It’s the time of the year that we tend to focus more on gratitude. Gratitude is a fantastic virtue and people who are grateful tend to lead happier, more productive lives. We have so much to be thankful for, especially in America, where we have an abundance of variable resources. As my pastor says, most of our problems come from having too much stuff! We have so much food available to us that we are constantly trying to avoid the temptation to not over eat. So many clothes cram our closets we have trouble deciding what to wear. The many options available to us of things to do and entertain ourselves cause us to run ourselves ragged just trying to keep up with our ever increasingly busy schedules.
While I’m so thankful for material possessions, nice homes and transportation, good health care and access to plenty of nutritious food and so much more, what I’m really focusing my gratefulness for this year are opportunities provided to me by others. A couple of incidents have occurred this fall that have me peeling back this gratitude layer a little further.
First, my former choir director died. Landy was a huge personality in so many ways. One of Nashville’s top interior designers, he also was a choir director practically his entire life. I was privileged to sing under his direction at Christ Church in Nashville for 25 years. During that time, he taught me along with everyone else under his lead to sing and worship God to the best of our ability. We all learned techniques that brought our voices to levels we never imagined and then he showed us how to give our best efforts to God for Him to add His blessing. That brought an Holy Spirit anointing that took us right to heaven’s door every Sunday. Landy worked hard with the choir, band, and arrangers to produce the beautiful music he heard in his head. We singers as well as the audience were the benefactors of his passion, talent, and tireless efforts.
We sang at music and worship conferences across America. He took us on four mission trips to Ukraine where we did concerts up and down the Nipper River as the very first Christian group to go into that country after the breakup of the Soviet Union, singing every song in the Ukranian language. In America we did concerts every year where we packed out our church of 2500 for 2 or 3 nights or venues like the Grand Ole Opry house and were even invited to sing on the Dove Awards and Country Music Awards. We sang with artist like Dolly Parton, Reba McIntyre, Glen Campbell, the Judds and many others. Yet, we were just ordinary people, not professional singers. Sure we worked hard and put a lot of time and energy into the choir, but none of it would have ever happened had it not been for Landy Gardner. I’m eternally thankful for his passion, leadership, and willingness to bring me and my fellow choir members along on a journey that never could have been possible on our own. He allowed me personally to reap countless blessings that I never would have otherwise never experienced.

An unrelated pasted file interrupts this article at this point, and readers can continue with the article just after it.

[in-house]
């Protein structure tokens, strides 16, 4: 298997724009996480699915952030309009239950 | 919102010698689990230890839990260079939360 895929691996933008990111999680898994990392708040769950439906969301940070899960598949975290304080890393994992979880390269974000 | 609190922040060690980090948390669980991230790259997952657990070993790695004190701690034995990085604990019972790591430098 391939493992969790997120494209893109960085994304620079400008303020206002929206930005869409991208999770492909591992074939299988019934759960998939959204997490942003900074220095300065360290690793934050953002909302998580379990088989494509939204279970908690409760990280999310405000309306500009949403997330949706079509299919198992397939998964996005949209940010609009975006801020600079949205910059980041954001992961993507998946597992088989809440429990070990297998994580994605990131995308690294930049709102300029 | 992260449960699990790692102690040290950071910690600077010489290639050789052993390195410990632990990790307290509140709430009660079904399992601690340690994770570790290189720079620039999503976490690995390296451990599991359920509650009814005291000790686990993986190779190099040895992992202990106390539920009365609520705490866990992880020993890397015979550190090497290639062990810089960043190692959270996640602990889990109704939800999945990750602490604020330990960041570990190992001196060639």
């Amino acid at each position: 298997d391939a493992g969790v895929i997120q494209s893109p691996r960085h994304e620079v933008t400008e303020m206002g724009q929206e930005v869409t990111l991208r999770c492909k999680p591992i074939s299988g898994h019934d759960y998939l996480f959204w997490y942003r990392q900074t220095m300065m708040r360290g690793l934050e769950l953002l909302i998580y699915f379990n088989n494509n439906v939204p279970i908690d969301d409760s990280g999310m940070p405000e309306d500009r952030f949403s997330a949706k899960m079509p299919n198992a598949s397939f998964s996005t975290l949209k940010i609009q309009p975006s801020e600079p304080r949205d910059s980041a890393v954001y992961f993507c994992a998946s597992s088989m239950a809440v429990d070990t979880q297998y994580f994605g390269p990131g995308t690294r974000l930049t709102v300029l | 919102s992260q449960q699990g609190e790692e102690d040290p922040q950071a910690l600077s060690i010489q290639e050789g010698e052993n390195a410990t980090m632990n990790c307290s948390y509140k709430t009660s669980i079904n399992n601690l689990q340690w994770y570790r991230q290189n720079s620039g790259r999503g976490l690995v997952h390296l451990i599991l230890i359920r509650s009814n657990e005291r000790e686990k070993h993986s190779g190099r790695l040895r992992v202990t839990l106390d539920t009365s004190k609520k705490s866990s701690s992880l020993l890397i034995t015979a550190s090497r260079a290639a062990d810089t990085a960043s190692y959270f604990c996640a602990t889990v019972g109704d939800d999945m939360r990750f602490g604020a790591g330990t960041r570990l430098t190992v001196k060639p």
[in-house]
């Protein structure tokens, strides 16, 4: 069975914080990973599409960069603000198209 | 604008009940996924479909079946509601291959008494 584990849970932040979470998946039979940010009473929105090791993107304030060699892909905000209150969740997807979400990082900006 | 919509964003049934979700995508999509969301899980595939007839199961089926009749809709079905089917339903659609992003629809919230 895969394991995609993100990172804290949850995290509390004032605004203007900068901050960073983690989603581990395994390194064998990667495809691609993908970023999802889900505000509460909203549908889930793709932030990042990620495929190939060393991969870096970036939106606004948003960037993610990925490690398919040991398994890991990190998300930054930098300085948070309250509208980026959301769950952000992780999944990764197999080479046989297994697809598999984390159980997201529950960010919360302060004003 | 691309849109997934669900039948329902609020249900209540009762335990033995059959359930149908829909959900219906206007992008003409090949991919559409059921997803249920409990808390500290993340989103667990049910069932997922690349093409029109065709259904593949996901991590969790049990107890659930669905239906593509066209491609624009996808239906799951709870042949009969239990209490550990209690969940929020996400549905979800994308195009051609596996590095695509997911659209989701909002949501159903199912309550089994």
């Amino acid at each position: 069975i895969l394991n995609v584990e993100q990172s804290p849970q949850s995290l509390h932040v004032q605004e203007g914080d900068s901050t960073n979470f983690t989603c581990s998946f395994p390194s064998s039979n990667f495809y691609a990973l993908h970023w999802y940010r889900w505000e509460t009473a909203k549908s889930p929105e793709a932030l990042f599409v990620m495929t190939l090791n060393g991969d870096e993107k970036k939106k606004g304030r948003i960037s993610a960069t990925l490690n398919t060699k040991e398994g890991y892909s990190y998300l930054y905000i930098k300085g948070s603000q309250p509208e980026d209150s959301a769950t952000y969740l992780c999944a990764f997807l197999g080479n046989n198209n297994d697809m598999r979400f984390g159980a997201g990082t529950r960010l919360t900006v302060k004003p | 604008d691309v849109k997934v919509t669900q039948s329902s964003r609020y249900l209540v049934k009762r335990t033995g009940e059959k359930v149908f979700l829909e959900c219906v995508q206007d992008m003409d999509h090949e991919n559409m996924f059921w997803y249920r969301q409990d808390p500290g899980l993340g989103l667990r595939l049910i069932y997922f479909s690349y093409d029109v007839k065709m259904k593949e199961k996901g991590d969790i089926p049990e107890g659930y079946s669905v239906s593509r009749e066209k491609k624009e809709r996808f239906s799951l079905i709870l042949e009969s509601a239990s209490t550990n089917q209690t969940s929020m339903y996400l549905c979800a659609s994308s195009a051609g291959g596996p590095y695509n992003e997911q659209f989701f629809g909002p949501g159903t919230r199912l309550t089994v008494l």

Right after Landy passed, I had eye surgery. Cataracts had invaded the lens of both my eyes and had to be removed. Upon a visit to the eye doctor he told me he could not only removed the cataract, but also replace it with a lens that would give me virtually 20/20 vision in both eyes. After surgery I was amazed at the brightness of the colors and the rooms. I could see clearly in the distance and everything was sharp and clear. I had not been able to see that well without glasses in years! How thankful I was to be able to not have to wear glasses to see and even read. Sure it cost a lot of money, but no amount of money would have been able to restore my eyesight if no one had not been willing to undergo years of training and expense to learn the tedious procedure and become qualified to do eye surgery. Additionally, someone, somewhere developed the artificial lens that make seeing possible. I’m extremely thankful to all of them, even though I don’t even know them.
This Thanksgiving, take a moment to go beyond just being thankful for the obvious. When you count your blessings, think about how many are available to you because of the sacrifice of others. I want to be thankful for the contractor that built my house, the engineers and workers that built the roads I travel to work on every day, my boss, whose passions and expertise have provided a job for me to earn a living year after year, government officials who keep order in our society, teachers who gave me an education and my pastor and thought leaders who speak into my life every day. The list seems endless when you stop to think about how many people help us each and every day just by doing what they do.
Things just don’t happen in this world. Everything worthwhile comes by sacrifice and hard work from someone. When we stand on their shoulders and reap the benefits of what others have done, it’s worth taking a moment to reflect on how they have enriched our lives and to be grateful for them even if they are no longer here.
Cease not to give thanks for you, making mention of you in my prayers. Ephesians 1:16